This essay is part of a student-led, first-person writing project called Bridges. Learn more about the program and read other essays in the series.
When I was 16, I read Sylvia Plath’s novel The Bell Jar because I thought it could give me some answers—surely the story of the novel’s protagonist, Esther Greenwood, would offer some hints on navigating ambition and personal fulfilment as a young woman. In the classroom and at home, I was encouraged to pursue my goals as far as they could go. But in the lunchroom, fellow teenage girls asked each other questions like whether being a doctor was really a good idea for women if they “couldn’t” have children until after all the medical training was done, and then they would be “too old.”
The contrast was frustrating. Someone described The Bell Jar as “feminist literature,” so I assumed it had solved this puzzle and I eagerly set aside a weekend to curl up with the book.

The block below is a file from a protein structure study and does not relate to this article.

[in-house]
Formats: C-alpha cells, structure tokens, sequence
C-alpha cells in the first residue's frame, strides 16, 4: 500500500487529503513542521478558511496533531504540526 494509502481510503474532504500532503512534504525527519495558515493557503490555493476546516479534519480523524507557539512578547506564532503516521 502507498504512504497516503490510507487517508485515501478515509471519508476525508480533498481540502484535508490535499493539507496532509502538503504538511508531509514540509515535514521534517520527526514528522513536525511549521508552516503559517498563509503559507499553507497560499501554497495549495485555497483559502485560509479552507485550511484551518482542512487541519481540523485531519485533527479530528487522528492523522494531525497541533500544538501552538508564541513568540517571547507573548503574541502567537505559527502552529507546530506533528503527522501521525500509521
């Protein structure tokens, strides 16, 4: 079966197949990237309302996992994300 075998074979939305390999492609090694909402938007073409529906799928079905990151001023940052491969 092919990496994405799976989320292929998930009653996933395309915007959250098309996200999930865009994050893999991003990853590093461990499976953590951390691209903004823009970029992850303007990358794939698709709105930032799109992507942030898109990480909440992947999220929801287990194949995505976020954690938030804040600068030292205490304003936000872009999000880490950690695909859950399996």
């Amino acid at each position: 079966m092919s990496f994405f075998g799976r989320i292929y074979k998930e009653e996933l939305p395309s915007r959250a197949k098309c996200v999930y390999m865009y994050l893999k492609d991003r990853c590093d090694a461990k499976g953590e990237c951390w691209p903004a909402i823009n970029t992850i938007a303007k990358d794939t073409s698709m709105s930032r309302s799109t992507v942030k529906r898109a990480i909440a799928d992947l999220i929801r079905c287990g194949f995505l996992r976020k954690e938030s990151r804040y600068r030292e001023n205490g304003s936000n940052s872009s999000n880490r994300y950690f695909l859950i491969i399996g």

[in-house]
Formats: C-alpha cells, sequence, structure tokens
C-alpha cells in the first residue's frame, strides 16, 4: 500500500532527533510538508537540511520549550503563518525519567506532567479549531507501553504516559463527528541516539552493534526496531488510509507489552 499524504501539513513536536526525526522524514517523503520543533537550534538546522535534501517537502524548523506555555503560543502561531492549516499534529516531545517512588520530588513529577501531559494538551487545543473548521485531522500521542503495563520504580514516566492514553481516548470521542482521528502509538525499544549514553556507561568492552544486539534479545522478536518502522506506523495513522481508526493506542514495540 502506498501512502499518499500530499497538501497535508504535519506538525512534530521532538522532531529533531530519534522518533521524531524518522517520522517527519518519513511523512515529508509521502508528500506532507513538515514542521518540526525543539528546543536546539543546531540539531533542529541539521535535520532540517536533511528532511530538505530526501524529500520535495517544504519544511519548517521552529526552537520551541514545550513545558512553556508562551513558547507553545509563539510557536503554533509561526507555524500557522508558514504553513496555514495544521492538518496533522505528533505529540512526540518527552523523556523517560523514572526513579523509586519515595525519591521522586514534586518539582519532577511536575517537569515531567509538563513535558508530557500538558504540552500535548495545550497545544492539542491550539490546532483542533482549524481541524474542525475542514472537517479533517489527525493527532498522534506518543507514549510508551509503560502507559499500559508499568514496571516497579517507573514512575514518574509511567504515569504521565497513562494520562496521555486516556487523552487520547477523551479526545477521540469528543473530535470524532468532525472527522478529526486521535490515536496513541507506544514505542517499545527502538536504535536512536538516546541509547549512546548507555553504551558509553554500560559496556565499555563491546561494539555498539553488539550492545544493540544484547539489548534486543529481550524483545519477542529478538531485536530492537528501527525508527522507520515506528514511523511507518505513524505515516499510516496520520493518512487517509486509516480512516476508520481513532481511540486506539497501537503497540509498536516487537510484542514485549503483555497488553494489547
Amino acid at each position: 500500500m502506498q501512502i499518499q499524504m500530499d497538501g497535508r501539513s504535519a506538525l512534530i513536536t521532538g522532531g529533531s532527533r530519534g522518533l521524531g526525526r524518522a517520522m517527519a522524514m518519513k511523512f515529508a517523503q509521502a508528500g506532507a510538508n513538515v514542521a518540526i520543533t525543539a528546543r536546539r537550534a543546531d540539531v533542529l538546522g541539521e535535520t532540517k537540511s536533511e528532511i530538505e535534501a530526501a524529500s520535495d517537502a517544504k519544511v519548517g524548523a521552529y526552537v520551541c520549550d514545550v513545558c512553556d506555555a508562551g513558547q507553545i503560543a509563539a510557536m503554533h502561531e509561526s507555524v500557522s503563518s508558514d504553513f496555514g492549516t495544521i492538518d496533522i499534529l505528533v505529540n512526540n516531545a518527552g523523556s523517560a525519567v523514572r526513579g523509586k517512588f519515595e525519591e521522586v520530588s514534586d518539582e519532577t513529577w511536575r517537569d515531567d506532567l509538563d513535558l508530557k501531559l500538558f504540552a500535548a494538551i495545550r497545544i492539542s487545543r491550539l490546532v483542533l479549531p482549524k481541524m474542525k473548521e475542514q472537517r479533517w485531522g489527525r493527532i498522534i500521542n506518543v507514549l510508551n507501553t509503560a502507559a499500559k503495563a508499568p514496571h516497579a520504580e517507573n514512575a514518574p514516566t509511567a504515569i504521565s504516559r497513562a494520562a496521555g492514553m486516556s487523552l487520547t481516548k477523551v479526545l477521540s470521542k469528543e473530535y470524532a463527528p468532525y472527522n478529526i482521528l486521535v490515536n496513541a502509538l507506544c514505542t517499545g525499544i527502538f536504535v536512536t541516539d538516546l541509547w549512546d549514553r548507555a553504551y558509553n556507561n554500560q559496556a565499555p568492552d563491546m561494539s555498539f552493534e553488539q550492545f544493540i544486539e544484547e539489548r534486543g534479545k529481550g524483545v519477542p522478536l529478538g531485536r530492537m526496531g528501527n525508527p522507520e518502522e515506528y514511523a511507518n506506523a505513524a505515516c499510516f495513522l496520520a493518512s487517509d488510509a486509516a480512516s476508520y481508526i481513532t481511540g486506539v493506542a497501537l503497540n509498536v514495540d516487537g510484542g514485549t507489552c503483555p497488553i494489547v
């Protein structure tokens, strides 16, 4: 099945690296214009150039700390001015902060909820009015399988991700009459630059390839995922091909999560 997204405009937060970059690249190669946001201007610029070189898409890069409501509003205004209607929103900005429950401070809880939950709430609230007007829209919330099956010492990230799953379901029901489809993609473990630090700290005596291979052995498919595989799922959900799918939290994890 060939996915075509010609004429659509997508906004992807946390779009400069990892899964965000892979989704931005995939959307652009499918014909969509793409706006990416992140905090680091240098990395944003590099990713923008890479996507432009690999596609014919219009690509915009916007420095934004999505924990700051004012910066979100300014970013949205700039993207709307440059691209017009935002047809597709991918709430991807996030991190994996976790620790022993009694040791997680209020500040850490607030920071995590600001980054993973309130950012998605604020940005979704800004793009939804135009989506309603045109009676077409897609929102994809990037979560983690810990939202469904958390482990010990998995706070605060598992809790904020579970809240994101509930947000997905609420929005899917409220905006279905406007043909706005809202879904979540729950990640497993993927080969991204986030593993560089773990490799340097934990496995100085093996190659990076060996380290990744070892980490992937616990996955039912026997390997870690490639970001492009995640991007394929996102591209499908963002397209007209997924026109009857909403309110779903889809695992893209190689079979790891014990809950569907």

For all Plath’s literary genius, The Bell Jar brought me no answers and no comfort. In fact, I was horrified. In the book, Esther imagines a metaphorical fig tree. On the tree’s branches are beautiful fruits: a joyful family life, an accomplished career, adventure. But she can only choose one, and while she is agonizing over her decision, all the figs rot and crumble to the ground. I was not even done with the 11th grade and the idea of my future choices rotting on a tree, before I had even applied to college, was the last thing I wanted to hear. I ultimately decided The Bell Jar was more about icky features of the 1960s, and I returned to AP exams and Harry Potter books.
The “fig tree problem” has changed shape since the 1960s, but I think it lives in the periphery of every career-minded woman’s consciousness, and resurfaces with every book or think-piece on “having it all.” In recent years, there has been a strain of optimism:
The fig tree can be outsmarted.
If you marry the right person, have money to spend on nannies, work hard and are irreplaceable at your job, have a sponsor and a mentor and a personal board of directors advising you and rooting for you: then you have a shot. You could enjoy all the fruits of your labor, and none would be lost to you. Put another way: just lean into the fig tree and jump really high.